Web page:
Trapped at sea with a shipful of nerds (and her ex), Mockingbird is about to journey into the Bermuda Triangle. What could possibly go wrong? Your Major Spoilers review of Mockingbird #7 awaits!
Writer: Chelsea Cain
Penciler: Kate Niemczyk
Inker: Sean Parson
Colorist: Rachelle Rosenberg
Letterer: VC’s Joe Caramagna
Editor: Katie Kubert
Publisher: Marvel Comics
Cover Price: $3.99
Previously in Mockingbird: In an attempt to get away from her ex-husband’s murder trial (Hawkeye killed Bruce Banner, The Hulk, in the pages of Civil War II), Bobbi Morse accepted a mysterious summons and ticket for a sea cruise. Unfortunately, she discovered an unfolding series of mysteries, leading to the murder of the man who brought her on board the ship in the first place. Her ex-boyfriend, Lance Hunter, makes things even more complicated and/or hormonal, so Mockingbird’s life is pretty much an enigma, wrapped in a riddle, deep-fried in tempura and wrapped in bacon…
…whatever that means.
“A DEAD, PAJAMA-WEARING HORSE…”
We open with an unpleasant situation, as the ships bartender (the doctor has norovirus… again) examines the body of Garfield Edsal, who invited Bobbi Morse on the cruise in the first place. First of all, this entire sequence is really, REALLY funny, featuring a number of public figures (Paul & Storm, the Doubleclicks and this issue’s artist, for one) enjoying their cruise while Bobbi and Hunter try to unravel a seemingly impossible crime. The most important clue, a set of bloody footprints, seems to imply that Edsal stabbed himself, walked around in the blood, wrote a message and then collapsed, creating a situation that seemed almost designed to get Bobbi’s attention…
…because it WAS. The investigations reveal that the whole shebang (the free chardonnay, the Hawkeye connection, the presence of Bobbi’s ex-boyfriend, even the cute Corgis) was a trap for her, set by her oldest foe, at least chronologically speaking… The Phantom Rider.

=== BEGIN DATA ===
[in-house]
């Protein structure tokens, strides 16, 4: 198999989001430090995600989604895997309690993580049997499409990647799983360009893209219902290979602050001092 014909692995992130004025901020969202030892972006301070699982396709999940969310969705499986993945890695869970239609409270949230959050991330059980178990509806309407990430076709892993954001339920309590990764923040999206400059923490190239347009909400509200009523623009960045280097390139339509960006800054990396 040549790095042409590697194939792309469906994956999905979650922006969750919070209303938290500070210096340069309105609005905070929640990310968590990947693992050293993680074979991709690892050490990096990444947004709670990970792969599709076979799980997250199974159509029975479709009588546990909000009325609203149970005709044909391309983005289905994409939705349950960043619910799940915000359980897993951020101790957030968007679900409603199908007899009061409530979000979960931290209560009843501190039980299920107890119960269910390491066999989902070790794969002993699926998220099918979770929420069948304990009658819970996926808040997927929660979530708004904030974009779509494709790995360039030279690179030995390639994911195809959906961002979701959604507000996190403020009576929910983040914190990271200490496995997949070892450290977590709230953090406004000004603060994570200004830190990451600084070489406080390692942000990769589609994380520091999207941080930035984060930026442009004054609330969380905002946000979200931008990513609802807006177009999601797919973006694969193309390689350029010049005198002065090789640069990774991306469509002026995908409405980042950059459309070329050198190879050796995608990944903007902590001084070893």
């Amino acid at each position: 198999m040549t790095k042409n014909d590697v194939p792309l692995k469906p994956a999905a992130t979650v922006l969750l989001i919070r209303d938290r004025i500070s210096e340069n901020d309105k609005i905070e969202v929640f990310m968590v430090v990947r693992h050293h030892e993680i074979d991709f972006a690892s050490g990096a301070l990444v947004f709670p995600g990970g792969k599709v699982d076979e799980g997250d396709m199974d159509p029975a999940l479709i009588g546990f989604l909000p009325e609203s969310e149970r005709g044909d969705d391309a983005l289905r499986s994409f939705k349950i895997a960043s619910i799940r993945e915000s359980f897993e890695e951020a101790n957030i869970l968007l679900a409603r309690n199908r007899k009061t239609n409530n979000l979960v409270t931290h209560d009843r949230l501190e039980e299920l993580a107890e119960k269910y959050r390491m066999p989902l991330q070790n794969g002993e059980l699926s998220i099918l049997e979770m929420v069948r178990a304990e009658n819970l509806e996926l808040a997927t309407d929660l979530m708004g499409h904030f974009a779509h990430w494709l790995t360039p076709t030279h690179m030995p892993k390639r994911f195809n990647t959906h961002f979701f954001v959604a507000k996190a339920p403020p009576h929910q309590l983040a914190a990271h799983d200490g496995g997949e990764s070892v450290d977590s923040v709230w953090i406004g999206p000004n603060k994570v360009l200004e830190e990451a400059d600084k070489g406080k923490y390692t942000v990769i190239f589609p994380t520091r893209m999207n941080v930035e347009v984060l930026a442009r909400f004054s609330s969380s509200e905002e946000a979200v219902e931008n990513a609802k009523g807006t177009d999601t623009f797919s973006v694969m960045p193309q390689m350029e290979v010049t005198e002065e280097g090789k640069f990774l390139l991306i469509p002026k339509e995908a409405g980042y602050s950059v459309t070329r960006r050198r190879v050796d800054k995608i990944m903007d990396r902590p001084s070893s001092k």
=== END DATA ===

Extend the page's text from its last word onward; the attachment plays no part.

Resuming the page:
A TRULY SHOCKING CONTINUITY MOMENT
I literally said something unrepeatable out loud as Lincoln Slade revealed himself in this issue, having possessed the ship’s porter, as it ties back to a 30-year-old hunk of Marvel continuity: The West Coast Avengers journey through time that led to Mockingbird spending an extended time in the Old West, manipulated and gaslighted by Phantom Rider until she let him fall to his death, an act that was the final straw for her marriage to Hawkeye. (This is, in fact, the Hawkeye story I keep referencing when I say how weird it is that a character who was unwilling to forgive his one true love for letting a man die is now willing to try to kill Norman Osborn and ACTUALLY KILL Bruce Banner, so I’m utterly stunned that they’ve referenced this part of Mockingbird’s past.) Add in the incredibly charismatic art throughout the issue, including some perfectly timed facial expressions from Mockingbird that add additional emphasis to her sardonic (and hilarious) dialogue, and this one is a winner across the board.
THE BOTTOM LINE: AH-MAZING
Every once in a while, a book comes along that you have to keep reminding people is wonderful (Fraction/Aja ‘Hawkeye’, McDuffie’s run on ‘Justice League’, the McKelvie/Gillen ‘Young Avengers’) that you just KNOW isn’t long for the world, and this book is it. Mockingbird #7 is another incredibly funny, strangely tense and well-written issue, featuring inspired art and dialogue, as well as a surprise return that knocked my socks off, earning a truly deserved 4.5 out of 5 stars overall. There are a lot of strong, unique and entertaining comic book experiences coming out of Marvel, post Secret Wars, but this is one of the most assured and entertaining of them all…[taq_review]